A blog by Luke Akehurst about politics, elections, and the Labour Party - With subtitles for the Hard of Left. Just for the record: all the views expressed here are entirely personal and do not necessarily represent the positions of any organisations I am a member of.

Friday, July 07, 2006

Coded critiques

I'm confused by a letter in the Guardian today http://politics.guardian.co.uk/labour/story/0,,1814691,00.html from various Labour worthies, including a batch of TU general secretaries whom I'm sure practice what they preach about "accountable leadership" and consulted widely before putting pen to paper ;)

It says:

"Tony Blair's recent article was published under the heading "No more coded critiques - let's have an open debate on where we go next" (June 27). We welcome that and agree there should now be an open public debate on the future direction of our party and government. In particular, we believe there is now an urgent need to focus on the following issues: ending poverty and rising inequality; a government and party leadership which is accountable; an end to privatisation of public services; foreign policy; and employment rights and trade union law.
Following the initiative taken by the prime minister, we intend over the next few months to organise a public debate around these issues in order to point the way towards the change of direction in government policy that so many in the Labour movement now want to see.Frank Dobson MP, Angela Eagle MP, Billy Hayes (CWU), Paul Kenny (GMB), Michael Meacher MP, Dave Prentis (Unison), Tony Robinson (ex-NEC), Clare Short MP, Derek Simpson (Amicus), John Trickett MP, Tony Woodley (TGWU)."

Strangely for an attack on "coded critiques" it largely reads as ... a coded critique.

For instance the rather bland phrase "foreign policy" when what I assume is meant is "there is an urgent need to focus on ... Iraq ... and ... er ... Iraq".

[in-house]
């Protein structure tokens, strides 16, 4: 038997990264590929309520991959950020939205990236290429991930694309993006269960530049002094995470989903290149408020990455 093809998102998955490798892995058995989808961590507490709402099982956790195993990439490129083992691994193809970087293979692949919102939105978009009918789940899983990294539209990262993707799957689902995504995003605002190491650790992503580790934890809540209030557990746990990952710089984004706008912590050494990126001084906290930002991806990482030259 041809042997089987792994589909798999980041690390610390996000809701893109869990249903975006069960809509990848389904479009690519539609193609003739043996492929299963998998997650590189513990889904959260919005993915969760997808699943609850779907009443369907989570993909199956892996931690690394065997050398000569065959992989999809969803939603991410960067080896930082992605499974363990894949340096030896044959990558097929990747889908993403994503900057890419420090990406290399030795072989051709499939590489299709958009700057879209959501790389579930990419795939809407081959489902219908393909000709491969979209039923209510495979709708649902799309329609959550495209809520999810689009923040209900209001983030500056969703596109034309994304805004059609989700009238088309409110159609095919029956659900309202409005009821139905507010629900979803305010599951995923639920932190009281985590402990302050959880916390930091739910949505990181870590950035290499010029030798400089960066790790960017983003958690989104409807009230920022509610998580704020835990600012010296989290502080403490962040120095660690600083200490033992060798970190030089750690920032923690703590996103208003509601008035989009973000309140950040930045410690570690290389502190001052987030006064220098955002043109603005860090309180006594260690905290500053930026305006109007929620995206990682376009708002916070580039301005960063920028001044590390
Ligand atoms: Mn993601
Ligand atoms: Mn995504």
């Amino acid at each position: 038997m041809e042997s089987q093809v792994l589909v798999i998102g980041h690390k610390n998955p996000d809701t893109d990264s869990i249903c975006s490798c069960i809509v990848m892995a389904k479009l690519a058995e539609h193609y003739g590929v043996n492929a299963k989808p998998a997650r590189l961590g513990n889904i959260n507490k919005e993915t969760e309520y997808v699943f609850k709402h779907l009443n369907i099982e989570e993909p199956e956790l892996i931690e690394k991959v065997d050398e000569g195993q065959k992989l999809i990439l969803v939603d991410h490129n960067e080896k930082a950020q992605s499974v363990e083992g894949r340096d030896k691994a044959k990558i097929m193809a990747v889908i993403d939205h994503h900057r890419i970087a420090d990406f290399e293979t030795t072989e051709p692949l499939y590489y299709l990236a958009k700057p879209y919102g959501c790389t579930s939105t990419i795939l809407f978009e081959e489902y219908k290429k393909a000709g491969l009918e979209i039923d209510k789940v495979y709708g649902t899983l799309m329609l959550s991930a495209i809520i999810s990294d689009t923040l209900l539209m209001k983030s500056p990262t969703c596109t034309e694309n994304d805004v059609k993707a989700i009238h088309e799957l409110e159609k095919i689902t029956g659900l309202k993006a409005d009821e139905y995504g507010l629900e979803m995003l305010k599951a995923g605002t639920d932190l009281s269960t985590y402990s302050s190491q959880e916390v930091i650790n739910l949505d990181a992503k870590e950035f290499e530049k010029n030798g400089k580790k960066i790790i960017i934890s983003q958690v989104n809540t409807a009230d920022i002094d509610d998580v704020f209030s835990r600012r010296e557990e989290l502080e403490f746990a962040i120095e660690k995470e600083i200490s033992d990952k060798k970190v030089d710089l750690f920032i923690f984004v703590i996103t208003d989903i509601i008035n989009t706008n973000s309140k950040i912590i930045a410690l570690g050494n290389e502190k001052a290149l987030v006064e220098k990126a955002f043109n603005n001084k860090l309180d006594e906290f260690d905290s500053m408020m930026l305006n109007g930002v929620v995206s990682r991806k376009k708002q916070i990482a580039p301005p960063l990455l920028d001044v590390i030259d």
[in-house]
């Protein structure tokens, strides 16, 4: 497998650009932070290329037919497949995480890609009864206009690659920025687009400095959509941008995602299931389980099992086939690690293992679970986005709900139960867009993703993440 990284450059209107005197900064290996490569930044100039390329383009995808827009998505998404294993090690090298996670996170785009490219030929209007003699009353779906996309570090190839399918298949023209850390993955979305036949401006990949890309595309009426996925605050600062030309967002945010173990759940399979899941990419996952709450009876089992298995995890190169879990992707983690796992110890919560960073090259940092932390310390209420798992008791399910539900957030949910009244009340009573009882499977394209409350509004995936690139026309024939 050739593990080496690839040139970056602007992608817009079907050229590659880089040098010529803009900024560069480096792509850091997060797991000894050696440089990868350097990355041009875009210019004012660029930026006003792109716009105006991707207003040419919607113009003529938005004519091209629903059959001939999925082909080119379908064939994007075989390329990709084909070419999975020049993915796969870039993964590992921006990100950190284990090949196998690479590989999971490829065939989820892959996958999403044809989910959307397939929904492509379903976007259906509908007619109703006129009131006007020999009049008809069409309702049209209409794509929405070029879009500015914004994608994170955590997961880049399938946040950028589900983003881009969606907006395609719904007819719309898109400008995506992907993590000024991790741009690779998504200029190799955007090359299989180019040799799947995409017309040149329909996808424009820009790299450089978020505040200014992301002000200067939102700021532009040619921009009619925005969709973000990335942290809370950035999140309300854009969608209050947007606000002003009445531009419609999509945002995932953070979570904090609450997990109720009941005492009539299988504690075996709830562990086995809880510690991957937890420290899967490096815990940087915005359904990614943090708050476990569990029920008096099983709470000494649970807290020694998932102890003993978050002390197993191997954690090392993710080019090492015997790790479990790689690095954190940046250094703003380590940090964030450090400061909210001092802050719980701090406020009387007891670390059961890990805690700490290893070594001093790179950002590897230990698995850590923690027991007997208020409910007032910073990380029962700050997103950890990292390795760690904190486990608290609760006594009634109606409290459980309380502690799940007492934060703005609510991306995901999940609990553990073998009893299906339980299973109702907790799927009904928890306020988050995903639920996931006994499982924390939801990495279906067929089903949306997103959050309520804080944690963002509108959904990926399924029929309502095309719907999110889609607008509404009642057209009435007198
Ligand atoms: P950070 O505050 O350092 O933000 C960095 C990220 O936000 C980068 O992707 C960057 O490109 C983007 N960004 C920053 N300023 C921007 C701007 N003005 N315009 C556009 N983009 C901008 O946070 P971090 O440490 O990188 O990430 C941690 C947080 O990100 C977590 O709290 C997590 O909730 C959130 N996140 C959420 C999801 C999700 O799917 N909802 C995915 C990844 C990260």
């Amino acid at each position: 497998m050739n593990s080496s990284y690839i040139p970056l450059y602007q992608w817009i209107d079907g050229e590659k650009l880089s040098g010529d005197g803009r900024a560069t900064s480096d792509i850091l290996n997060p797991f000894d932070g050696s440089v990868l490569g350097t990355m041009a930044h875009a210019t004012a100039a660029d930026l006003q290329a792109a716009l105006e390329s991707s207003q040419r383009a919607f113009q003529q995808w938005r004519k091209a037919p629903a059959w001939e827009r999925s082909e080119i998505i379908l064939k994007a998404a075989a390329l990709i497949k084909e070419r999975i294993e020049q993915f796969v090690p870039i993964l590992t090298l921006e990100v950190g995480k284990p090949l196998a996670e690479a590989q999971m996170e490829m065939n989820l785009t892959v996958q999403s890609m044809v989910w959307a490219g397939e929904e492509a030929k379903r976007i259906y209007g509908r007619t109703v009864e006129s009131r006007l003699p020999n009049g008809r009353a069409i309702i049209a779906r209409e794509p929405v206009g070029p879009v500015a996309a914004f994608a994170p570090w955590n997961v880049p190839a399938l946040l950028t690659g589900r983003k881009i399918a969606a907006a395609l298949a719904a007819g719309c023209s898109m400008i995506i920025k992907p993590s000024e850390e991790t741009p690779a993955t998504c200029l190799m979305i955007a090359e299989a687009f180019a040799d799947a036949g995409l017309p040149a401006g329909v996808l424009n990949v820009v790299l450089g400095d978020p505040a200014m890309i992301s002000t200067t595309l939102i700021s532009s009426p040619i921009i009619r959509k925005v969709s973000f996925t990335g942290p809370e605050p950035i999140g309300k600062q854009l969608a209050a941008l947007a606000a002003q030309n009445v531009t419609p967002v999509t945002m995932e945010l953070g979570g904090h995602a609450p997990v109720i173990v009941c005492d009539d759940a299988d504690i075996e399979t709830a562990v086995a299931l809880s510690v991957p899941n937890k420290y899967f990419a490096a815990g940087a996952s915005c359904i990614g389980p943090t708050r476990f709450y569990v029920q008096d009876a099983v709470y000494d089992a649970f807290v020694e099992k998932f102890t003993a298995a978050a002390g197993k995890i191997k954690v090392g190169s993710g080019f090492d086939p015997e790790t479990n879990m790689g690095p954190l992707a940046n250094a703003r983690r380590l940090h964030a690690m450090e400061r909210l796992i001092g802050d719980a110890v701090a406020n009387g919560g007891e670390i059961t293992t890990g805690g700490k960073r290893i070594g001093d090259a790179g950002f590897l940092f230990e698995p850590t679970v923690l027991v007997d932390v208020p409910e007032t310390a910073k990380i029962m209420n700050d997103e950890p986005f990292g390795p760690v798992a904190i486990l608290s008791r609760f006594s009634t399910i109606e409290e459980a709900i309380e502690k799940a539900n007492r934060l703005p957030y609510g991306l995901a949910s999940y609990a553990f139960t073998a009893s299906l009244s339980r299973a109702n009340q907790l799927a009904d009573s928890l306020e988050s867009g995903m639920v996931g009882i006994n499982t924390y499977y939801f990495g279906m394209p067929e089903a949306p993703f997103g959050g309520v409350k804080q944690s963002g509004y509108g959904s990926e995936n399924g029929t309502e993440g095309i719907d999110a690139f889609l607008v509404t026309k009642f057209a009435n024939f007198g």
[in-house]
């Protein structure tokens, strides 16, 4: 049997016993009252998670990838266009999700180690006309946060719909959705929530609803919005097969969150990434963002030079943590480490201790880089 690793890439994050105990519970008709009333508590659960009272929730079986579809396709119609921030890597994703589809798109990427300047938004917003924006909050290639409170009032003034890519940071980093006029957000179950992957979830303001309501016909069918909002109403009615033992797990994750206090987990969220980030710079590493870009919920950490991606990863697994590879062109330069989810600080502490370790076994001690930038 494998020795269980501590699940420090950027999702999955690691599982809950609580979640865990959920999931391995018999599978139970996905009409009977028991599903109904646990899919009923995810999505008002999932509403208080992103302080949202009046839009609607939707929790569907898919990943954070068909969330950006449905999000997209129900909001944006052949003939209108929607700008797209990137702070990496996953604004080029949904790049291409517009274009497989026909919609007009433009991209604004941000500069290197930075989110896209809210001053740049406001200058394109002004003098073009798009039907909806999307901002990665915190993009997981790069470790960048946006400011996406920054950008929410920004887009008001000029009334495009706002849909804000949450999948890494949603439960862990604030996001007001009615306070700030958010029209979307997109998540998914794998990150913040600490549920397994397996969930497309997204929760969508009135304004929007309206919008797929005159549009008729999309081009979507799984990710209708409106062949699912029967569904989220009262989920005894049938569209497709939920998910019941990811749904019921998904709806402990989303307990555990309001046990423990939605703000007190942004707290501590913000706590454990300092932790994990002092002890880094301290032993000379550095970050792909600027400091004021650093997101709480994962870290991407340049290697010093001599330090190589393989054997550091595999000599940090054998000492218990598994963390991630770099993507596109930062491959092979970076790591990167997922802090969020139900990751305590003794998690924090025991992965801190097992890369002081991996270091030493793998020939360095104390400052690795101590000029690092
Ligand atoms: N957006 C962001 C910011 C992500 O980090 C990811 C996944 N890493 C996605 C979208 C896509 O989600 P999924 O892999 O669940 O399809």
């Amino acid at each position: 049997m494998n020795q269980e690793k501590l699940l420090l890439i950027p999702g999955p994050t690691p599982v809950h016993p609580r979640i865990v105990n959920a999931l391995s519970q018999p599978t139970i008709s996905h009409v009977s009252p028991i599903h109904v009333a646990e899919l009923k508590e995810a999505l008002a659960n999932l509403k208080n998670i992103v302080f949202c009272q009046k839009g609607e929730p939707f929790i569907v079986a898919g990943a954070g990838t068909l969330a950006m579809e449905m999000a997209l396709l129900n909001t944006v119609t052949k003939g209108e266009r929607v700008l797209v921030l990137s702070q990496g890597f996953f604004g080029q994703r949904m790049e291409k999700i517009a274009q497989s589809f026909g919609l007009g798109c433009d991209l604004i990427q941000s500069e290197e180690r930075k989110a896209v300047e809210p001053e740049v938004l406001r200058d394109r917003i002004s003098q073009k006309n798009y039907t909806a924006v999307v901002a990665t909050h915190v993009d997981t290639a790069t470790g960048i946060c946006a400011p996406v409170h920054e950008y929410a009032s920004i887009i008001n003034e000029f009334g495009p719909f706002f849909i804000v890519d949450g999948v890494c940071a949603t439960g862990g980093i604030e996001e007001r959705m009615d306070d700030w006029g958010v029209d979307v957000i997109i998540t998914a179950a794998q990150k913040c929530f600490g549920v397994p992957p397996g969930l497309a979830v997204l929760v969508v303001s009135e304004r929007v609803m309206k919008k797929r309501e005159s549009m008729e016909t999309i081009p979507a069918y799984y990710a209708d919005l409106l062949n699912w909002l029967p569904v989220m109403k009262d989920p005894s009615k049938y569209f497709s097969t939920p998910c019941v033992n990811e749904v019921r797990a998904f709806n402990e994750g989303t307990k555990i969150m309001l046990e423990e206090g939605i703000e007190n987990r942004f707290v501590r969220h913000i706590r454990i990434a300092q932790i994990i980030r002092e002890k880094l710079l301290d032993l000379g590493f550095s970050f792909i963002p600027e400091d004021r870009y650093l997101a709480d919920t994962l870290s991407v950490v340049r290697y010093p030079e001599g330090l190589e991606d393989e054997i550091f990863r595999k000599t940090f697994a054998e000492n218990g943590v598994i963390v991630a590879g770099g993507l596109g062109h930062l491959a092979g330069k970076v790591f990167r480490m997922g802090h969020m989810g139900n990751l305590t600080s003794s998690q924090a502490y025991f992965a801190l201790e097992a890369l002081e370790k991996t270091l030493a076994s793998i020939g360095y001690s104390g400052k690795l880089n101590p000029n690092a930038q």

Most of the other issues are, oddly, rather than those that there is a debate about within Labour - such as public service reform - the ones everyone from Blair to Diane Abbott agrees on and where the government actually has a pretty good record of delivery but knows it needs to do more - ending poverty and employment rights and union law (the latter of which a common position on was negotiated at Warwick only a couple of years ago). But maybe these are "coded critiques" that I'm too dim to understand.

As for "an end to privatisation of public services" can anyone name a "privatisation" under this Government. Yes, there's been a grand total of one: of defence laboratory QinetiQ which I'm not sure is what these guys would define as a public service - http://en.wikipedia.org/wiki/List_of_privatizations#United_Kingdom
Still, who cares about semantics when you can have a "coded critique" of the government and smear corporate donations to schools, contracting-out, ALMOs or anything else as "privatisation" as it's a nice buzzy word that makes people angry.

The authors of this dazzling work, will be organising a "public debate". Does this mean a debate through the democratic processes of the Labour Party? Or more letters to the papers? Or another turgid conference a la Compass with an overlapping cast of the usual suspects? Again who can tell as it's all a "coded critique".

They want "to point the way towards the change of direction in government policy that so many in the Labour movement now want to see" - oh go on spit it out, you mean you want to precipitate Blair's departure because he's either sacked you or not kowtowed to you don't you?